Improving Health in Low-Income Communities With Group Texting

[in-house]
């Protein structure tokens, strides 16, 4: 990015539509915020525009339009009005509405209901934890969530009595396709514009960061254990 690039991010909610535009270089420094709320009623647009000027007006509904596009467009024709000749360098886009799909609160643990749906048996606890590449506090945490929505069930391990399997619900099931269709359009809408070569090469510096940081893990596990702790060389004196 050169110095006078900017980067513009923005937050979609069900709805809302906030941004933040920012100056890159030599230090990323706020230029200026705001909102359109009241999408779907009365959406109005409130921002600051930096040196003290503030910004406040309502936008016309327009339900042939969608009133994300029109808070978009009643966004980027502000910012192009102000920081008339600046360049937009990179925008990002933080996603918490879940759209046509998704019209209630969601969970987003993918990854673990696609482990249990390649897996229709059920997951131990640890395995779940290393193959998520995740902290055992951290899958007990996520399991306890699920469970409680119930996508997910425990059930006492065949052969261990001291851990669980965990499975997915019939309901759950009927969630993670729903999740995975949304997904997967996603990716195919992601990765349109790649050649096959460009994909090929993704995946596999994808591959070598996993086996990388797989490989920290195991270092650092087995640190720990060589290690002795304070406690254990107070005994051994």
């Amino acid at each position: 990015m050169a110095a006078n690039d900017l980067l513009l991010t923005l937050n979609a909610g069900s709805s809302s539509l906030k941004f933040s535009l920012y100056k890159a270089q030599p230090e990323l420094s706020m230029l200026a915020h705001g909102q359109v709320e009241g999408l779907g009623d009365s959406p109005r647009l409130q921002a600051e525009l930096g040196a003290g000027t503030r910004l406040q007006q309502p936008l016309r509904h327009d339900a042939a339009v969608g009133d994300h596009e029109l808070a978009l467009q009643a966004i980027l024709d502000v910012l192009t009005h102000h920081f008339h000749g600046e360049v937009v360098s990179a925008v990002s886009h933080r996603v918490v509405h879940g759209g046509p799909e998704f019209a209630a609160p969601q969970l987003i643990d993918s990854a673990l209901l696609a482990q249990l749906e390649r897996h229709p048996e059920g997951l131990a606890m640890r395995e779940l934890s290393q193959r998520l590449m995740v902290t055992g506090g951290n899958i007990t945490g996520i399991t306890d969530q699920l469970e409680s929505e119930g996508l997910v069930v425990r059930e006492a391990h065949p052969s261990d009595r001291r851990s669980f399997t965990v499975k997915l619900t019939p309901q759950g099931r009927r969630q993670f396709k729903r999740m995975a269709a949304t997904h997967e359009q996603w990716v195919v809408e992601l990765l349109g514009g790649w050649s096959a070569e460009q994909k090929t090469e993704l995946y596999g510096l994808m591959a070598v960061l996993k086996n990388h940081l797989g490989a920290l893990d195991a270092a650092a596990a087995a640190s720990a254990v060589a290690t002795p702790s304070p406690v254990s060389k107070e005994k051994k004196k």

Research on digital glocalization has found that Internet communication, which enables communication across distances, also enhances local ties. As a first‐time test of this on mobile devices, a neighborhood texting intervention was employed in New York City public housing. Results of this 3‐month field experiment revealed that intervention participants reported better health but worse neighborhood cohesion compared to those in the control condition. Qualitative analysis of texts and interviews suggests that participation improved interpersonal ties but did not improve neighborhood ties. Findings expand glocalization research to encompass mobile contexts and health outcomes, and support a theory of networked individualism, which argues that digital groups should be conceptualized as a compilation of overlapping interpersonal ties.